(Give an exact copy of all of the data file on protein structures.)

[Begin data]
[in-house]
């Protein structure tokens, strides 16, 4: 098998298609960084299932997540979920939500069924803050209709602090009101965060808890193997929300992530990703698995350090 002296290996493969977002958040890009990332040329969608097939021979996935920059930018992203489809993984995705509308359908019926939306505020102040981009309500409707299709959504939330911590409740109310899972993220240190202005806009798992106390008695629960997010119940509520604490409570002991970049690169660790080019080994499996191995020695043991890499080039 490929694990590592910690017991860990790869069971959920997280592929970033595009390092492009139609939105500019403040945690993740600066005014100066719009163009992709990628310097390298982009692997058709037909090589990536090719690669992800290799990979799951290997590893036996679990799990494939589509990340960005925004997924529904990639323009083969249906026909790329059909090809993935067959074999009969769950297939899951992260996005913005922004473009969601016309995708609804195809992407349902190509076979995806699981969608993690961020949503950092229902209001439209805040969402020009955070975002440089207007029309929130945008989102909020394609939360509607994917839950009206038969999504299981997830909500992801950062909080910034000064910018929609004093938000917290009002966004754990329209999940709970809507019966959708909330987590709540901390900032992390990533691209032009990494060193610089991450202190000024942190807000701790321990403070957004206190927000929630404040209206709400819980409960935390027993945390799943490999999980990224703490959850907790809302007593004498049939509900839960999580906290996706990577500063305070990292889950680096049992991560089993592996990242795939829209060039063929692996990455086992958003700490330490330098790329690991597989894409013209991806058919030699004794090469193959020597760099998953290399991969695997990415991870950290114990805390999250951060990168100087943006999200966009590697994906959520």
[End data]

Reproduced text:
[in-house]
């Protein structure tokens, strides 16, 4: 098998298609960084299932997540979920939500069924803050209709602090009101965060808890193997929300992530990703698995350090 002296290996493969977002958040890009990332040329969608097939021979996935920059930018992203489809993984995705509308359908019926939306505020102040981009309500409707299709959504939330911590409740109310899972993220240190202005806009798992106390008695629960997010119940509520604490409570002991970049690169660790080019080994499996191995020695043991890499080039 490929694990590592910690017991860990790869069971959920997280592929970033595009390092492009139609939105500019403040945690993740600066005014100066719009163009992709990628310097390298982009692997058709037909090589990536090719690669992800290799990979799951290997590893036996679990799990494939589509990340960005925004997924529904990639323009083969249906026909790329059909090809993935067959074999009969769950297939899951992260996005913005922004473009969601016309995708609804195809992407349902190509076979995806699981969608993690961020949503950092229902209001439209805040969402020009955070975002440089207007029309929130945008989102909020394609939360509607994917839950009206038969999504299981997830909500992801950062909080910034000064910018929609004093938000917290009002966004754990329209999940709970809507019966959708909330987590709540901390900032992390990533691209032009990494060193610089991450202190000024942190807000701790321990403070957004206190927000929630404040209206709400819980409960935390027993945390799943490999999980990224703490959850907790809302007593004498049939509900839960999580906290996706990577500063305070990292889950680096049992991560089993592996990242795939829209060039063929692996990455086992958003700490330490330098790329690991597989894409013209991806058919030699004794090469193959020597760099998953290399991969695997990415991870950290114990805390999250951060990168100087943006999200966009590697994906959520």